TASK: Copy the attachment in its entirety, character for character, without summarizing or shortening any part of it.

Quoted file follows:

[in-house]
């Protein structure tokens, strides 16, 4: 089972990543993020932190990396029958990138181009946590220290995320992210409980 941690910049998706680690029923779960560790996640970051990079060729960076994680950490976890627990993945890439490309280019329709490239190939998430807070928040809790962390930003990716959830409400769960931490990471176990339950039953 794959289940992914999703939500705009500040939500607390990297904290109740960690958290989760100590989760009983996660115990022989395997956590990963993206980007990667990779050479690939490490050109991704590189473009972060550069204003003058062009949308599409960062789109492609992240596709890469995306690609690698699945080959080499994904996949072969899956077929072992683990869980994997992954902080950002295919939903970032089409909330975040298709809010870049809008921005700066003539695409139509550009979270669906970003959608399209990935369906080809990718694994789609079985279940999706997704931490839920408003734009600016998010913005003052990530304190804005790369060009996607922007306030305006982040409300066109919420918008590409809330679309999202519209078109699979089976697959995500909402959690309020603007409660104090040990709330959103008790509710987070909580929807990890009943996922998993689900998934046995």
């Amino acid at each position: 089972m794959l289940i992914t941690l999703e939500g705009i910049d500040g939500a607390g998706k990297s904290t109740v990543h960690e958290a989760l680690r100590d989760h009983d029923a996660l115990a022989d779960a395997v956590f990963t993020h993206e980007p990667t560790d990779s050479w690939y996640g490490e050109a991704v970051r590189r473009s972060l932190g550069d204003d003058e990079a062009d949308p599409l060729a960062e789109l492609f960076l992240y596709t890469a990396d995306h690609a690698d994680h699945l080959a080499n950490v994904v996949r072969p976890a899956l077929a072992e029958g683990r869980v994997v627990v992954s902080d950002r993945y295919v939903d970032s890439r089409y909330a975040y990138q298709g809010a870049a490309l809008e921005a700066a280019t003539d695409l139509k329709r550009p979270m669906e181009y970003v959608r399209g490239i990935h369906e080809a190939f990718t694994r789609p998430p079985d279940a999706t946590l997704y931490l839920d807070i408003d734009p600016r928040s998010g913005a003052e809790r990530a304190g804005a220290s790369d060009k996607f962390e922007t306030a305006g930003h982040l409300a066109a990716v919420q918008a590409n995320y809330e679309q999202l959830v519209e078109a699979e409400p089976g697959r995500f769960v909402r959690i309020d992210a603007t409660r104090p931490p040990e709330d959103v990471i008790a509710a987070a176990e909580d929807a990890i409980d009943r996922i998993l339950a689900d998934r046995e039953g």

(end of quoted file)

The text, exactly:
[in-house]
């Protein structure tokens, strides 16, 4: 089972990543993020932190990396029958990138181009946590220290995320992210409980 941690910049998706680690029923779960560790996640970051990079060729960076994680950490976890627990993945890439490309280019329709490239190939998430807070928040809790962390930003990716959830409400769960931490990471176990339950039953 794959289940992914999703939500705009500040939500607390990297904290109740960690958290989760100590989760009983996660115990022989395997956590990963993206980007990667990779050479690939490490050109991704590189473009972060550069204003003058062009949308599409960062789109492609992240596709890469995306690609690698699945080959080499994904996949072969899956077929072992683990869980994997992954902080950002295919939903970032089409909330975040298709809010870049809008921005700066003539695409139509550009979270669906970003959608399209990935369906080809990718694994789609079985279940999706997704931490839920408003734009600016998010913005003052990530304190804005790369060009996607922007306030305006982040409300066109919420918008590409809330679309999202519209078109699979089976697959995500909402959690309020603007409660104090040990709330959103008790509710987070909580929807990890009943996922998993689900998934046995």
């Amino acid at each position: 089972m794959l289940i992914t941690l999703e939500g705009i910049d500040g939500a607390g998706k990297s904290t109740v990543h960690e958290a989760l680690r100590d989760h009983d029923a996660l115990a022989d779960a395997v956590f990963t993020h993206e980007p990667t560790d990779s050479w690939y996640g490490e050109a991704v970051r590189r473009s972060l932190g550069d204003d003058e990079a062009d949308p599409l060729a960062e789109l492609f960076l992240y596709t890469a990396d995306h690609a690698d994680h699945l080959a080499n950490v994904v996949r072969p976890a899956l077929a072992e029958g683990r869980v994997v627990v992954s902080d950002r993945y295919v939903d970032s890439r089409y909330a975040y990138q298709g809010a870049a490309l809008e921005a700066a280019t003539d695409l139509k329709r550009p979270m669906e181009y970003v959608r399209g490239i990935h369906e080809a190939f990718t694994r789609p998430p079985d279940a999706t946590l997704y931490l839920d807070i408003d734009p600016r928040s998010g913005a003052e809790r990530a304190g804005a220290s790369d060009k996607f962390e922007t306030a305006g930003h982040l409300a066109a990716v919420q918008a590409n995320y809330e679309q999202l959830v519209e078109a699979e409400p089976g697959r995500f769960v909402r959690i309020d992210a603007t409660r104090p931490p040990e709330d959103v990471i008790a509710a987070a176990e909580d929807a990890i409980d009943r996922i998993l339950a689900d998934r046995e039953g």